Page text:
August 2010 (0.04)%
   
Worst Peak-to-Valley Draw-down:
 
Inception - August 2010 (0.04)%
  
Number of Unitholders (as of December 31, 2010):
    5,456  
 
COMPOSITE PERFORMANCE DATA FOR USCI
 
PAST PERFORMANCE IS NOT NECESSARILY INDICATIVE OF FUTURE RESULTS
 
   
Rates of return*
 
Month
 
2010
 
January
    -  
February
    -  
March
    -  
April
    -  
May
    -  
June
    -  
July
    -  
August
    (0.02 )%**
September
    8.36  %
October
    6.31  %
November
    0.76  %
December
    10.93  %
Annual Rate of Return
    28.74  %**

*
The monthly rate of return is calculated by dividing the ending NAV of a given month by the ending NAV of the previous month, subtracting 1 and multiplying this number by 100 to arrive at a percentage increase or decrease.
**
Partial from August 10, 2010.
 
For a definition of draw-down, please see text below “Composite Performance Data for US12OF”.
  
Other Related Commodity Trading and Investment Management Experience
Ameristock Corporation is an affiliate of USCF through common control.  Ameristock Corporation is a California-based registered investment advisor registered under the Investment Advisers Act of 1940, as amended, that has been sponsoring and providing portfolio management services to mutual funds since 1995.  Ameristock Corporation is the investment adviser to the Ameristock Mutual Fund, Inc., a mutual fund registered under the Investment Company Act of 1940, as amended (the “1940 Act”), that focuses on large cap U.S. equities that has $201,394,335 in assets as of December 31, 2010.  Ameristock Corporation was also the investment advisor to the Ameristock ETF Trust, an open-end management investment company registered under the 1940 Act that consisted of five separate investment portfolios, each of which sought investment results, before fees and expenses, that corresponded generally to the price and yield performance of a particular U.S. Treasury securities index owned and compiled by Ryan Holdings LLC and Ryan ALM, Inc.  The Ameristock ETF Trust liquidated each of its investment portfolios as of June 20, 2008, and has wound up its affairs effective September 21, 2009.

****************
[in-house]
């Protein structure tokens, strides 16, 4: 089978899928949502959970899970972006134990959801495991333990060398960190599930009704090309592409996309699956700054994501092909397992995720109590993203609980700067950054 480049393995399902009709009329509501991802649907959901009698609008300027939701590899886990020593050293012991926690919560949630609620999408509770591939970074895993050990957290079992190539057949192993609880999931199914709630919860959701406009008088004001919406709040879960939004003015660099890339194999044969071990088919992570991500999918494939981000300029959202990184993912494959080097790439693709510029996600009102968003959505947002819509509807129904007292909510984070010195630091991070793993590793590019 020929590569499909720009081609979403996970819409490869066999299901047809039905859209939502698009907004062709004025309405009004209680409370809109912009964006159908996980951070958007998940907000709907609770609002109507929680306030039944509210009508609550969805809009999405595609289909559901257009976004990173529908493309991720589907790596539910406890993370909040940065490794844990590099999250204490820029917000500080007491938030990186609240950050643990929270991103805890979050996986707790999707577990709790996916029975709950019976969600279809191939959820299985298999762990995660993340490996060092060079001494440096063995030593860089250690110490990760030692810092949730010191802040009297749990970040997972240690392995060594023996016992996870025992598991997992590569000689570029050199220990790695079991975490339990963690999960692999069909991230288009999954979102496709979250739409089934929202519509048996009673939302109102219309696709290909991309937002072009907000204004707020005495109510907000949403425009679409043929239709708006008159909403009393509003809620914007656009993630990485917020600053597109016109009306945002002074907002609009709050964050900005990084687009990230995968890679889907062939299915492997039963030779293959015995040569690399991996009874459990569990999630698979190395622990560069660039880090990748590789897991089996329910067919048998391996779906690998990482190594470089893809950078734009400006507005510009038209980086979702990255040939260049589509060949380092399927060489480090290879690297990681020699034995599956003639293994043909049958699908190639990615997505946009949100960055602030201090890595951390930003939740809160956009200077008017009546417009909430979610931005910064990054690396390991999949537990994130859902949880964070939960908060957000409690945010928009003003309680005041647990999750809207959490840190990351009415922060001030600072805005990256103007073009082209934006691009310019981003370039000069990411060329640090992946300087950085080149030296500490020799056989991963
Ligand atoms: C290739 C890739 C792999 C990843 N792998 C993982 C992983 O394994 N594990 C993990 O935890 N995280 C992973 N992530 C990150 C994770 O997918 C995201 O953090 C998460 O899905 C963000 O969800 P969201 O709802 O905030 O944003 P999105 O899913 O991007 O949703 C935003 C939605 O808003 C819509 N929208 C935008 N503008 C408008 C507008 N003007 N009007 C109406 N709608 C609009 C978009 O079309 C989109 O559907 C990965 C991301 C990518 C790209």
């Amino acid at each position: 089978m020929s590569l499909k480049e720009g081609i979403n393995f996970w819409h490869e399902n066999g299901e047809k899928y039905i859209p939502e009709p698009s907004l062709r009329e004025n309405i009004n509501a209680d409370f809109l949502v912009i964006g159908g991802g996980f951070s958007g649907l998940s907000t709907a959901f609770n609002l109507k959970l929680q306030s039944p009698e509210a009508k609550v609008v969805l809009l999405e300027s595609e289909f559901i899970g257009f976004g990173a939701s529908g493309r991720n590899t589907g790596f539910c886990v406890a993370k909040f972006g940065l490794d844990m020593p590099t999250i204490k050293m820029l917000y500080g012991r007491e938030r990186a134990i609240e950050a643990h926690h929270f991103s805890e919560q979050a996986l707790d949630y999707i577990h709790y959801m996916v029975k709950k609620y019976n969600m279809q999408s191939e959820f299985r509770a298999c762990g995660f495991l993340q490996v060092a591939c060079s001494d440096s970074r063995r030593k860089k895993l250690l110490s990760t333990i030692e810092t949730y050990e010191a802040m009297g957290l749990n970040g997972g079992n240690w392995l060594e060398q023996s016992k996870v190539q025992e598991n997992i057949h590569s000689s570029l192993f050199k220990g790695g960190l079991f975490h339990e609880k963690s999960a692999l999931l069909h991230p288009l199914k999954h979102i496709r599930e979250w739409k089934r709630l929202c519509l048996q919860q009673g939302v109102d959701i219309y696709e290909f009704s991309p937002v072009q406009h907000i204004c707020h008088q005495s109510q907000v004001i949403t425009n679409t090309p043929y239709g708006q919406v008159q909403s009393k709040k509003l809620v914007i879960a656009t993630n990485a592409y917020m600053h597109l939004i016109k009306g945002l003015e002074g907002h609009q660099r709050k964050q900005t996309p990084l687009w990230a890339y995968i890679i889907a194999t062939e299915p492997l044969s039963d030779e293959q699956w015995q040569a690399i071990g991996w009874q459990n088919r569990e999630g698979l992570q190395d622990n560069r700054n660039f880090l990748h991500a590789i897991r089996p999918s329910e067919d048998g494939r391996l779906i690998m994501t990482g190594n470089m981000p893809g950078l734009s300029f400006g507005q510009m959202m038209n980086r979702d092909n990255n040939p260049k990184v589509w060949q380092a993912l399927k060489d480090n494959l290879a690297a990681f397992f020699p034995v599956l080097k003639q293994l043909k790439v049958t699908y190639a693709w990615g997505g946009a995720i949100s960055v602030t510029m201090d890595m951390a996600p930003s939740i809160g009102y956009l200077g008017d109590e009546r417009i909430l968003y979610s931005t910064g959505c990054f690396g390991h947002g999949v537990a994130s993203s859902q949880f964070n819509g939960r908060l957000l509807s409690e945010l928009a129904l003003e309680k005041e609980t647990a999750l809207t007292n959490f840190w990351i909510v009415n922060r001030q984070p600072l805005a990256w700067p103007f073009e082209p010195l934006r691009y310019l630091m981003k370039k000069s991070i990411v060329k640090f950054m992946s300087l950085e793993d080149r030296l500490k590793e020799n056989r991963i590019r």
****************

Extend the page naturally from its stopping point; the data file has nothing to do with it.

44

 
  
Investments